There are at least two different approaches to engage the visitor.  We can start from our mission and try to sell our vision to the public.  Alternatively, we can first seek out the public vision and mesh that vision with our mission.  As educators, museum professionals, and cultural heritage specialists, we need to abandon the mindset that “if we build it, they will come” if what we build is not relevant to the needs and wants of the public that we serve.

How do you make your institution relevant to the visitors you serve?

Relevance First

Current student-based ceramic vessel exhibit that will be upgraded through additional student-based projects

Be forewarned, I am on a soapbox . . .

Public cultural heritage institutions such as museums and archaeological sites often focus much time and effort on increasing economic revenues.  But the much touted winners of economic revival at venues such as Conner Prairie with a 100 million plus endowment or the Mesa Verde sized operations of the National Park Service are of limited relevance to the majority of small museums or institutions operated with very limited staff or other resources.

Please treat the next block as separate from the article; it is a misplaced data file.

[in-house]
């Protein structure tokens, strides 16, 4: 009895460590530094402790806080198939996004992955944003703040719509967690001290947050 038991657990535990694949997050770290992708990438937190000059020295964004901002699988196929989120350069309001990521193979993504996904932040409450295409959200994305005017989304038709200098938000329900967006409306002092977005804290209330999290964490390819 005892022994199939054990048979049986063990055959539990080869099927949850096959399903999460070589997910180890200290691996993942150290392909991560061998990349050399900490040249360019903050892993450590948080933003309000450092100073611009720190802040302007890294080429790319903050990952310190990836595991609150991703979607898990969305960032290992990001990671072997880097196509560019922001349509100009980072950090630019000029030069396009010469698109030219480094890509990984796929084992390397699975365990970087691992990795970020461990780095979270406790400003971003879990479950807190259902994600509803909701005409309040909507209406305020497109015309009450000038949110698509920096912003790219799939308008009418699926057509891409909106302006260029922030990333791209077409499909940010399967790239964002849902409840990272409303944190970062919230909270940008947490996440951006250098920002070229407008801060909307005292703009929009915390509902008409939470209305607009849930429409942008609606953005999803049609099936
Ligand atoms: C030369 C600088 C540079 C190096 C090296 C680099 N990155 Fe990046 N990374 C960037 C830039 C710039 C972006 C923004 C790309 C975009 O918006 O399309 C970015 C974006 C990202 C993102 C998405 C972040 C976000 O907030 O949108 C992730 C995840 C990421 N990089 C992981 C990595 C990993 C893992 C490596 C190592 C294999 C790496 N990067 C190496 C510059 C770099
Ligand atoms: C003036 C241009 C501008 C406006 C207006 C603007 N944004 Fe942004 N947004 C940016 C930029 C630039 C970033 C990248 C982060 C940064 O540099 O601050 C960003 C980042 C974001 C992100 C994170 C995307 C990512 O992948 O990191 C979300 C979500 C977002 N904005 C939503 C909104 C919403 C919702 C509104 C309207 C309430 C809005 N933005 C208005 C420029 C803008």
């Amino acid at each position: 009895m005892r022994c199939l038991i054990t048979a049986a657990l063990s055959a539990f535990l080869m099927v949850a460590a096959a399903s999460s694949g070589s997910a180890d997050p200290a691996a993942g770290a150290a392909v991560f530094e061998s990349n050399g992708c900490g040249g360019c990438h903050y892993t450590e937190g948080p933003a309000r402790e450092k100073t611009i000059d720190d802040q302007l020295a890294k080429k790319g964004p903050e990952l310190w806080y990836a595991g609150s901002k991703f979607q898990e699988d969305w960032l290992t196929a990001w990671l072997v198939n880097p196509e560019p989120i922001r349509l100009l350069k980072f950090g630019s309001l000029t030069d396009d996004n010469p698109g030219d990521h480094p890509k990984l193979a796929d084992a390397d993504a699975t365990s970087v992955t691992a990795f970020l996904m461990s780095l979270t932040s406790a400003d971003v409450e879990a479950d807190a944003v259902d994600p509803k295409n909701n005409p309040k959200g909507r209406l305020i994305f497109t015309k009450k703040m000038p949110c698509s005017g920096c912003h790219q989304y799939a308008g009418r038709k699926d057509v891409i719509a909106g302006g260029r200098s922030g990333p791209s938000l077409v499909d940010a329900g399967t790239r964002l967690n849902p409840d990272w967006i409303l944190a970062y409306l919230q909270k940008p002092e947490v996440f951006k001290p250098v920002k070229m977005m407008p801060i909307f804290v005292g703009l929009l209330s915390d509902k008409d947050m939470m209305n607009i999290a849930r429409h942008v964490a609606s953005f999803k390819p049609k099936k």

In an excellent essay in the recently published Small Museum Toolkit, Volume 1, Steve Friesen (2012:50) notes that these venues ” . . .  are carefully crafted to meet a particular mission and provide a particular service.  They are different from larger museums not so much because of their subject matter but because of how their size enables them to present the subject matter.  They are string quartets, not orchestras.”